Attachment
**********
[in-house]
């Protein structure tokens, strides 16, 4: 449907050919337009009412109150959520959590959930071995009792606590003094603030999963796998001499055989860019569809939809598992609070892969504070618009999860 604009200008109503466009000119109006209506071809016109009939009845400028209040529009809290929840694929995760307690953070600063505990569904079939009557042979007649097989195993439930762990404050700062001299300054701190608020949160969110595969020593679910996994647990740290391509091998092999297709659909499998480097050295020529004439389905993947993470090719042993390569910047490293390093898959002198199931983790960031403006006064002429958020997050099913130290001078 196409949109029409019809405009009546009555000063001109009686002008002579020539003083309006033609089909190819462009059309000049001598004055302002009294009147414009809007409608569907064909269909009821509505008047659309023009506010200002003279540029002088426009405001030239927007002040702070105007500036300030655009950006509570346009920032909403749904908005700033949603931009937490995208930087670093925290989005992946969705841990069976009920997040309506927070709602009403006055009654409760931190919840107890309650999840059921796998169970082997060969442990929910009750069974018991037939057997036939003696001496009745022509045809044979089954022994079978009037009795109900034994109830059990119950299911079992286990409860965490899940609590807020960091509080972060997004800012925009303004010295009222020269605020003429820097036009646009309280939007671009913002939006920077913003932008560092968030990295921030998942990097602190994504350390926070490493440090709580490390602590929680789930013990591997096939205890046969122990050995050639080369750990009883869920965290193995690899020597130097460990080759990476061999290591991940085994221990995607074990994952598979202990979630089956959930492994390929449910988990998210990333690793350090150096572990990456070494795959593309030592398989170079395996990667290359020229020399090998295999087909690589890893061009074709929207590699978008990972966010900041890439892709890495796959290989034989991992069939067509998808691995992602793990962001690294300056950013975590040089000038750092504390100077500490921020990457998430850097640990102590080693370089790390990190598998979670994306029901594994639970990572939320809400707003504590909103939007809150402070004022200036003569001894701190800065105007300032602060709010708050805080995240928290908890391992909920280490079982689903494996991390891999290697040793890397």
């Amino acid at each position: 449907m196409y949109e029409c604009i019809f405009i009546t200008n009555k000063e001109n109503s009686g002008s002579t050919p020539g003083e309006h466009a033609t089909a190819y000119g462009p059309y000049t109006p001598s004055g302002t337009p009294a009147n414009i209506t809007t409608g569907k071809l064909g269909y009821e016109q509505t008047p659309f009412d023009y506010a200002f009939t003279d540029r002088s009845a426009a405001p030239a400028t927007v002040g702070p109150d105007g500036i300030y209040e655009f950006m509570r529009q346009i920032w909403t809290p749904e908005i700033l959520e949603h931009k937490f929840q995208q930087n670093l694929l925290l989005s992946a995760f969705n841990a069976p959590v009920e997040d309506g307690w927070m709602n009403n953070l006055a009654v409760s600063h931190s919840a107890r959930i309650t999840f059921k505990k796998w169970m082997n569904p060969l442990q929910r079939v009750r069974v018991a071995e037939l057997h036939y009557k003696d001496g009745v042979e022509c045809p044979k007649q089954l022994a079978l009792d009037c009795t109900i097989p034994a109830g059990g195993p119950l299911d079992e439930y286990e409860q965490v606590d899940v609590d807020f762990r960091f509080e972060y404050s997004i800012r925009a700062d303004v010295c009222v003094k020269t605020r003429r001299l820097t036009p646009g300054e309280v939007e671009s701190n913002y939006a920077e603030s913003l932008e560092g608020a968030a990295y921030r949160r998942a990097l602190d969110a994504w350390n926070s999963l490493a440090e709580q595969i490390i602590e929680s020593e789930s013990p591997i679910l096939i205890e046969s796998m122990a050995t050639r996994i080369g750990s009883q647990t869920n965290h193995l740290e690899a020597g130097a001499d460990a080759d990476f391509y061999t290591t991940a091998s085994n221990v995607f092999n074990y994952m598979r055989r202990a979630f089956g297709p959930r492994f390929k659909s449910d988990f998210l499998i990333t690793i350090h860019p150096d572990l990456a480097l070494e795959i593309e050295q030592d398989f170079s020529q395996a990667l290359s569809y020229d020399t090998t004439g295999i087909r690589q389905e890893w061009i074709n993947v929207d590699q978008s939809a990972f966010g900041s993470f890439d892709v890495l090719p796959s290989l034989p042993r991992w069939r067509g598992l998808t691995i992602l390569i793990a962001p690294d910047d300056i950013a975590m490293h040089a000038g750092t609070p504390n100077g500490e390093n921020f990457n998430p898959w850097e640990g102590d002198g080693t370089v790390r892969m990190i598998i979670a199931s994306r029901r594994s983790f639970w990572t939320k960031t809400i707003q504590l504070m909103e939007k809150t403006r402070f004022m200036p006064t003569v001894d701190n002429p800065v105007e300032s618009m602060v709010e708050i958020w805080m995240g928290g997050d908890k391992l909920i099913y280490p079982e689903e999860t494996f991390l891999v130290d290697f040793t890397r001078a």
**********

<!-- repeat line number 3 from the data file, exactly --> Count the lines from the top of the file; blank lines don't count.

């Amino acid at each position: 449907m196409y949109e029409c604009i019809f405009i009546t200008n009555k000063e001109n109503s009686g002008s002579t050919p020539g003083e309006h466009a033609t089909a190819y000119g462009p059309y000049t109006p001598s004055g302002t337009p009294a009147n414009i209506t809007t409608g569907k071809l064909g269909y009821e016109q509505t008047p659309f009412d023009y506010a200002f009939t003279d540029r002088s009845a426009a405001p030239a400028t927007v002040g702070p109150d105007g500036i300030y209040e655009f950006m509570r529009q346009i920032w909403t809290p749904e908005i700033l959520e949603h931009k937490f929840q995208q930087n670093l694929l925290l989005s992946a995760f969705n841990a069976p959590v009920e997040d309506g307690w927070m709602n009403n953070l006055a009654v409760s600063h931190s919840a107890r959930i309650t999840f059921k505990k796998w169970m082997n569904p060969l442990q929910r079939v009750r069974v018991a071995e037939l057997h036939y009557k003696d001496g009745v042979e022509c045809p044979k007649q089954l022994a079978l009792d009037c009795t109900i097989p034994a109830g059990g195993p119950l299911d079992e439930y286990e409860q965490v606590d899940v609590d807020f762990r960091f509080e972060y404050s997004i800012r925009a700062d303004v010295c009222v003094k020269t605020r003429r001299l820097t036009p646009g300054e309280v939007e671009s701190n913002y939006a920077e603030s913003l932008e560092g608020a968030a990295y921030r949160r998942a990097l602190d969110a994504w350390n926070s999963l490493a440090e709580q595969i490390i602590e929680s020593e789930s013990p591997i679910l096939i205890e046969s796998m122990a050995t050639r996994i080369g750990s009883q647990t869920n965290h193995l740290e690899a020597g130097a001499d460990a080759d990476f391509y061999t290591t991940a091998s085994n221990v995607f092999n074990y994952m598979r055989r202990a979630f089956g297709p959930r492994f390929k659909s449910d988990f998210l499998i990333t690793i350090h860019p150096d572990l990456a480097l070494e795959i593309e050295q030592d398989f170079s020529q395996a990667l290359s569809y020229d020399t090998t004439g295999i087909r690589q389905e890893w061009i074709n993947v929207d590699q978008s939809a990972f966010g900041s993470f890439d892709v890495l090719p796959s290989l034989p042993r991992w069939r067509g598992l998808t691995i992602l390569i793990a962001p690294d910047d300056i950013a975590m490293h040089a000038g750092t609070p504390n100077g500490e390093n921020f990457n998430p898959w850097e640990g102590d002198g080693t370089v790390r892969m990190i598998i979670a199931s994306r029901r594994s983790f639970w990572t939320k960031t809400i707003q504590l504070m909103e939007k809150t403006r402070f004022m200036p006064t003569v001894d701190n002429p800065v105007e300032s618009m602060v709010e708050i958020w805080m995240g928290g997050d908890k391992l909920i099913y280490p079982e689903e999860t494996f991390l891999v130290d290697f040793t890397r001078a």